UK solar deployment halved in 2017 following government’s ‘solar exit’

UK solar deployment halved in 2017 following government’s ‘solar exit’
// Solar Power Portal – News

The UK’s solar installs across 2017 were less than half that of the previous year according to SolarPower Europe’s latest report, which has dubbed the UK “the only rainy” European country in terms of growth to 2022.

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RegardsRob Such
RS Renewables Ltd


Solar and wind could provide 60% of UK power without jeopardising reliability, study finds | Solar Power Portal

Solar and wind could provide 60% of UK power without jeopardising reliability, study finds

Liam Stoker

Solar could play a pivotal role in a future energy system without jeopardising security of supply, a new report has revealed.

The report, produced by consultancy Vivid Economics in partnership with Imperial College academic Marko Aunedi, has analysed the role solar and onshore wind could play in the decarbonisation of UK power out to 2030.

It found that wind and solar, the two cheapest forms of renewable generation on the market today, could provide more than 60% of total electricity by 2030 which, combined with existing nuclear and natural gas capacity, would be capable of meeting demand.

While the UK needs to further decrease power sector carbon emissions – to a level of 100g CO2/kWh – critics have expressed concern over the variable nature of renewables and to what extent a more significant concentration of renewables could impact on the functioning of transmission and distribution grids.

But Vivid’s 2030 model seeks to ease those fears, claiming that the UK could turn increasingly to wind and solar without jeopardising system reliability.

The analysis used a future system comprising no generation from biomass and no new nuclear, gas or CCS facilities.

This system was then tested for its reliability using forecasted demand in 2020, 2025 and 2030, with four specific tests used to confirm system reliability. These included system adequacy, defined as the ability to meet demand at all times; system reserve, or whether there is enough ‘spare’ capacity to address unexpected stress events; an assessment on synchronous generation capacity to maintain system inertia above threshold levels; and a test on frequency response control capabilities.

The results of those tests concluded, according to both Vivid and Imperial College, that the UK can indeed meet system needs out to 2030 by combining both wind and solar with ‘smart resources’ such as battery storage and demand response.

Eric Ling, energy economist at Vivid Economics, said: “We now know wind and solar can meet most of the UK’s generation needs. This is great news given the challenges facing alternative power sources, such as biomass, nuclear and carbon capture.”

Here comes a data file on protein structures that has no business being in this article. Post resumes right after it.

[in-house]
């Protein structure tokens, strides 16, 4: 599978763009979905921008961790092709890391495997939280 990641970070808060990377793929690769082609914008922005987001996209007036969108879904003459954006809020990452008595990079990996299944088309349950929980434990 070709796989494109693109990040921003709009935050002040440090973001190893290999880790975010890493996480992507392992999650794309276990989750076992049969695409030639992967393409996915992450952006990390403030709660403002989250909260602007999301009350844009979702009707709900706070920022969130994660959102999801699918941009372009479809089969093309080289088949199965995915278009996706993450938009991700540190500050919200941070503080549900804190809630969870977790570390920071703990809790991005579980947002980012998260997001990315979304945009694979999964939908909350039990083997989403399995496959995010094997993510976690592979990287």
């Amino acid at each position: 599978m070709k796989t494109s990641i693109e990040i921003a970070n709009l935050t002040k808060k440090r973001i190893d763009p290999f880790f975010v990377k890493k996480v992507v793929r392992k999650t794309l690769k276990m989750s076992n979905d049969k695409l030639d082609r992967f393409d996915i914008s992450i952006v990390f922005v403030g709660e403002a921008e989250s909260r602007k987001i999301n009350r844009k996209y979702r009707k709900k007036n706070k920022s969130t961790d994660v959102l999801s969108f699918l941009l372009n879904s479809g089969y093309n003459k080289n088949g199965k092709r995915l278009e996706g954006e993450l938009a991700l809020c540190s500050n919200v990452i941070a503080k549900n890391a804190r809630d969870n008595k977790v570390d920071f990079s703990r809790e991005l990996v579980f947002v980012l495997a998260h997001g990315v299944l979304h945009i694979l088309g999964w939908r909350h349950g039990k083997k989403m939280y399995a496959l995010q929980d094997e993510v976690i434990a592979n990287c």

“Wind and solar, storage and demand response are now low-cost technologies, and capable of powering the electricity system in 2030. What is needed now is to ensure that markets deliver these at scale over the next decade,” Alex Kazaglis, head of energy and industry at Vivid, added.


Rob Such

07900 488 936
01344 988 775

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Record low prices in UK Capacity Market auction trigger concerns | Energy Storage News

Record low prices in UK Capacity Market auction trigger concerns

Image: Getty Images.

The latest auction for the UK’s Capacity Market cleared at a record low price at the end of last week as battery storage projects seemingly struggled to compete.

A total of 50.4GW of capacity was procured in National Grid’s T-4 auction to ensure capacity meets expected demand for the 2021/22 winter period, at a clearing price of just £8.40 (US$11.59) /kW per year, a record low for the T-4 auction and nearly one-third of last year’s T-4 auction clearing price of £22.50.

That low clearing price has seemingly limited the amount of new build capacity brought forward in the auction. Of that 50.4GW, just 762MW comprises new build generators, equivalent to just 1.5%.

CCGTs have predictably picked up the largest share of awarded capacity. More than 23GW – roughly 46% – has been shared between 44 different units. Its nearest competing technology by capacity is nuclear with 16 generators sharing just shy of 8GW worth of capacity.

Battery storage meanwhile only won 153MW of contracts with both the low clearing price and new de-rating factors combining to make it more difficult for the technology to compete.